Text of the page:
Even at $200,000 a ticket, the lines for a suborbital ride
into space may soon be growing longer. The U.S. government is proposing to
spend $75 million over the next five years to send science experiments — and
presumably scientists — into space.
“For everyone who has dreamed of participating in the grand
adventure of spaceflight, this $75 million commitment marks the dawn of a new
space age,” said Alan Stern, NASA’s former lead scientist who is now
spearheading several commercial and research agency initiatives interested in
NASA’s deputy administrator Lori Garver this week outlined
plans for a $15-million-per-year program to pay for dozens of science and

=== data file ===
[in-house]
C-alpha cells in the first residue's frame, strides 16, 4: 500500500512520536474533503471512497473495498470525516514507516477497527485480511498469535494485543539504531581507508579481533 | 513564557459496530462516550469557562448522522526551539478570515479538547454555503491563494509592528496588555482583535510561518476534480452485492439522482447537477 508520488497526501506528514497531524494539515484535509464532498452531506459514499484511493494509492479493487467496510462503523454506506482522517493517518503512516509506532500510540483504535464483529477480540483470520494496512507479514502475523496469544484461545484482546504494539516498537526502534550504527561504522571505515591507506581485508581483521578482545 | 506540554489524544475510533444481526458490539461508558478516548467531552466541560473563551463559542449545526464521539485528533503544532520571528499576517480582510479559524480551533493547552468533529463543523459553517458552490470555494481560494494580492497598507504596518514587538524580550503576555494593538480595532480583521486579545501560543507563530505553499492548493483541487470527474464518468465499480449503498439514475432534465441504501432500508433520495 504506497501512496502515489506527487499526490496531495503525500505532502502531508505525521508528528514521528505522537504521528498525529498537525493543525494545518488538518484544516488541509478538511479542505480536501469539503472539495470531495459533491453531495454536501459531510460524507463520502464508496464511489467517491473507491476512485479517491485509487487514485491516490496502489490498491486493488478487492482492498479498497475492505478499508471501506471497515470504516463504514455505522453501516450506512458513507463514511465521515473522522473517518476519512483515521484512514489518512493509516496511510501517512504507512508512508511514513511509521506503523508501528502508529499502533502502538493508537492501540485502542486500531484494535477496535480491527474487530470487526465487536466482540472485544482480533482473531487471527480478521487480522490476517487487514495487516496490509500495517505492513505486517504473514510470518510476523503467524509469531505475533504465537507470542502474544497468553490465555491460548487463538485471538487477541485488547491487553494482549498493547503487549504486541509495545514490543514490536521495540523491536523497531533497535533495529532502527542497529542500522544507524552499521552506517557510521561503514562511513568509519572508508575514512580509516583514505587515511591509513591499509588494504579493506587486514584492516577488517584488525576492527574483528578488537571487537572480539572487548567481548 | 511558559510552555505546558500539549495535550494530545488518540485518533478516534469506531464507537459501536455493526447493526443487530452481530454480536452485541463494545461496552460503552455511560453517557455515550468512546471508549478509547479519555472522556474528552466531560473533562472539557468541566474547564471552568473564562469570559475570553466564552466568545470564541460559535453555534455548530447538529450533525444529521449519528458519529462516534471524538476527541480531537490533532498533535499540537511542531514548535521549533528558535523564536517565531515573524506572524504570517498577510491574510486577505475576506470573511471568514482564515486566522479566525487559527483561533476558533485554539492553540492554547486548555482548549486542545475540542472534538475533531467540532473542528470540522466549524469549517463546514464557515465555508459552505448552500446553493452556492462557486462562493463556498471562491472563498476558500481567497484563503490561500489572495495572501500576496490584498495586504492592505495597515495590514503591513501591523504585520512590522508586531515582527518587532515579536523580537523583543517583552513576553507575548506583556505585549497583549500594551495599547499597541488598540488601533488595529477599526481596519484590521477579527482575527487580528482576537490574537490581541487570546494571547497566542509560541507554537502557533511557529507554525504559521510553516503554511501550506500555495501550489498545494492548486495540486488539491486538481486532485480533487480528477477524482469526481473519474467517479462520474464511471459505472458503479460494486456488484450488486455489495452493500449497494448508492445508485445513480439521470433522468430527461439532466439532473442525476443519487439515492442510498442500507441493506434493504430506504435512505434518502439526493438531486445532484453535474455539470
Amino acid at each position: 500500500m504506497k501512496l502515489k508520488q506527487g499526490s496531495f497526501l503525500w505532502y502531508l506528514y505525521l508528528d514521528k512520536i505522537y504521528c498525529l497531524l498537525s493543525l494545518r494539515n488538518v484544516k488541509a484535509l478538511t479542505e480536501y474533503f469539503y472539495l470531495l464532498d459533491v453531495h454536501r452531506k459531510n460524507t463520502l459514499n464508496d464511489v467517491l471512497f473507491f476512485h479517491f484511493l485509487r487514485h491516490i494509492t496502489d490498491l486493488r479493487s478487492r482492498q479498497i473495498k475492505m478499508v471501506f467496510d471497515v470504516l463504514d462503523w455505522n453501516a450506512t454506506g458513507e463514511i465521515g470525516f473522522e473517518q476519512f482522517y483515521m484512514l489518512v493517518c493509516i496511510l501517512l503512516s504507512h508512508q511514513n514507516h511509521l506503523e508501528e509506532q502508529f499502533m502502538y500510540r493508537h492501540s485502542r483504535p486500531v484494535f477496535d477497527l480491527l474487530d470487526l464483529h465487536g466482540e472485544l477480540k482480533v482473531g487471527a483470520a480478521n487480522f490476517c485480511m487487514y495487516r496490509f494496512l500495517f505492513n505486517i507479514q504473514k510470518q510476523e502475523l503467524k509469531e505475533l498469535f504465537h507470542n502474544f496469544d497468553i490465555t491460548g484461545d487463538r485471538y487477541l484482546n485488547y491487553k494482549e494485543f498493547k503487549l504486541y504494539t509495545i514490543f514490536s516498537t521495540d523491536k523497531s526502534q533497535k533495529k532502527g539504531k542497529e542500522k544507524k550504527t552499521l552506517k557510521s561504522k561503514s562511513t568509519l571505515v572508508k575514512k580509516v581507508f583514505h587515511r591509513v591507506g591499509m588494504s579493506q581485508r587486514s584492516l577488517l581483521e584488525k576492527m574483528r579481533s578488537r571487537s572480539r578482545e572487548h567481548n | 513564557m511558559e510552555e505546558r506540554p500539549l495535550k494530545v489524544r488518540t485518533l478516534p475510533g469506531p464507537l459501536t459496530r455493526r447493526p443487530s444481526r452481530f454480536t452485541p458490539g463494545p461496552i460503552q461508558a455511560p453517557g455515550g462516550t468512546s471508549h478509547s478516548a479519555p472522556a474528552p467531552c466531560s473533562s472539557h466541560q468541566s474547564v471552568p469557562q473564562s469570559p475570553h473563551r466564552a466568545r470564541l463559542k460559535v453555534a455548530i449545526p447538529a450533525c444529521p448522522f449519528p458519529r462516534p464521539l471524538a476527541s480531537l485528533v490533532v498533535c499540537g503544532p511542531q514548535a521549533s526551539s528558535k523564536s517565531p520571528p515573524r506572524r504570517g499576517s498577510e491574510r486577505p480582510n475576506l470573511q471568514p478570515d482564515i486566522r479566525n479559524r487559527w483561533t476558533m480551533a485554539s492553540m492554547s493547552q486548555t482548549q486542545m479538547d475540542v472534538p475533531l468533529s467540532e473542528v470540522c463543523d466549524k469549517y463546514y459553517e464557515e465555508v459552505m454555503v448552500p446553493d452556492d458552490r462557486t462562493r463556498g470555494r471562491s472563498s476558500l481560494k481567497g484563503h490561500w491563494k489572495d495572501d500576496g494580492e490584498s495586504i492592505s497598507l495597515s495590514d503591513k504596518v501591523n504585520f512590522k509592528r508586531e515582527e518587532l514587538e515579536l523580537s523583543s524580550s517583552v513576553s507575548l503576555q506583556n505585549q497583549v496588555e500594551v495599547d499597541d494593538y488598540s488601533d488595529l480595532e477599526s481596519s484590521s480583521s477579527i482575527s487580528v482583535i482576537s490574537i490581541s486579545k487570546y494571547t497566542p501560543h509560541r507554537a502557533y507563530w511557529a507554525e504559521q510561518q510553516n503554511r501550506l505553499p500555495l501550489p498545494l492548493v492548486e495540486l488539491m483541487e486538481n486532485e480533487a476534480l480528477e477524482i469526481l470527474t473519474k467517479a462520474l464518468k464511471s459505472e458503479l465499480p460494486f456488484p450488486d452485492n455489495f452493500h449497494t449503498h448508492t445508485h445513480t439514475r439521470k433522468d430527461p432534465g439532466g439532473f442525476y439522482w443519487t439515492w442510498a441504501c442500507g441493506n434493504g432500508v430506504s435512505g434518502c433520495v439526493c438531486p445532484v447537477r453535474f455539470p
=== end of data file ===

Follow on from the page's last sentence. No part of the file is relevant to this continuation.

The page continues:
educational experiments to fly on commercial suborbital vehicles. Including
Virgin Galactic, which in December unveiled its first passenger suborbital
spaceship, companies in the industry include Armadillo Aerospace, Blue Origin,
Masten Space Systems and XCOR Aerospace.
The funding is part of Pres. Obama’s $19 billion budget
request for NASA for the year beginning Oct. 1.
Also at the Next-Generation Suborbital Researchers
Conference in Boulder, Colo., where Garver announced the NASA initiative,
Virgin Galactic said its passenger list for suborbital flights has now reached
Scaled Composites of Mojave, Calif., which is building
Virgin’s spaceships, is expected
to begin test flights of the first vehicle, named Enterprise, soon.
(The Dec. 7, 2009 debut of the world’s first commercial passenger spaceship in Mojave, Calif. Credit: Virgin Galactic.)